Spiritualized

Songs in A&E (Sanctuary)

With 'A&E,' Jason Pierce and the rest of Spiritualized deliver a sound similar to their last album, 2003's 'Let it All Come Down,' a lush mix of gospel and psychedelia.

With "A&E," Jason Pierce and the rest of Spiritualized deliver a sound similar to their last album, 2003's "Let it All Come Down," a lush mix of gospel and psychedelia.

In British parlance, A&E denotes accident and emergency, essentially the same thing as our ER. So the title of this album is certainly not referring to musical keys.

After an extended hospital stay, Spiritualized’s Jason Pierce (aka Jason Spaceman) has returned to the world of the living with a semi-autobiographical album dedicated to the staff of the Royal London Hospital. And once again, Pierce is burdened with the baggage of his highly publicized lifestyle choices and the accompanying junkie/savant mythology. But Pierce’s recent forays into the netherworlds of consciousness have produced more than the predictable odes to Morpheus.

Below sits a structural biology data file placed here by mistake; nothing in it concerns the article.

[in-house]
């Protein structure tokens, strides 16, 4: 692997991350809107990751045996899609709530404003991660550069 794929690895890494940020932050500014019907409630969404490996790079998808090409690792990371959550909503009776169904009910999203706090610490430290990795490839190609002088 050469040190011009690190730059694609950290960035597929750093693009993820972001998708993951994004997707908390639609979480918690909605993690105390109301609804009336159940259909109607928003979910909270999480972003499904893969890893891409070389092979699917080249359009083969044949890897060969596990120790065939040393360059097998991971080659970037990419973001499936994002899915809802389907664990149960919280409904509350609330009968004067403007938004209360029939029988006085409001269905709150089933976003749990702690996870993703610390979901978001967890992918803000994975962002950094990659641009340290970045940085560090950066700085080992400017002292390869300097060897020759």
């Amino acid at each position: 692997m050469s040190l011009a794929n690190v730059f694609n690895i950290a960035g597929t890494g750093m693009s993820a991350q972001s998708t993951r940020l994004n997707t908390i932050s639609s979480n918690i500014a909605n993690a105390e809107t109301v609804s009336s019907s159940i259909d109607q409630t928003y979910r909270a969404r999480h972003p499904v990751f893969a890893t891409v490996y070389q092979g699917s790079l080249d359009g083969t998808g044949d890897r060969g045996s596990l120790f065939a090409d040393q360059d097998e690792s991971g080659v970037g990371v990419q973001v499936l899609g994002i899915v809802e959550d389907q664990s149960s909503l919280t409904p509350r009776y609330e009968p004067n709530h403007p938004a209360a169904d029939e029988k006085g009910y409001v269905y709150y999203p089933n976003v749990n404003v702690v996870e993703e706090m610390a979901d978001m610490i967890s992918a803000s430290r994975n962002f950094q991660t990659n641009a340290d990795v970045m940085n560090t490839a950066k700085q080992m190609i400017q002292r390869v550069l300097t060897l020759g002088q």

With A&E, Pierce and his band deliver a sound similar to their last album, 2003’s Let it All Come Down, a lush, Spector-esque mix of gospel and psychedelia. Thankfully, however, the new material is truncated to more acceptable lengths. Rather than romanticizing the near-death limbo of addiction, as he has in the past, Pierce is apparently intent on embracing life for once. There are creepy, questionable, and surrealist lyrics aplenty, but the album has an unexpected and intangible humor to it, peppered with what might even be an occasional glimmer of hope. And the music is downright beautiful—this is one of those albums you can listen to 100 times, with each subsequent listen revealing another nuance. Highly recommended.

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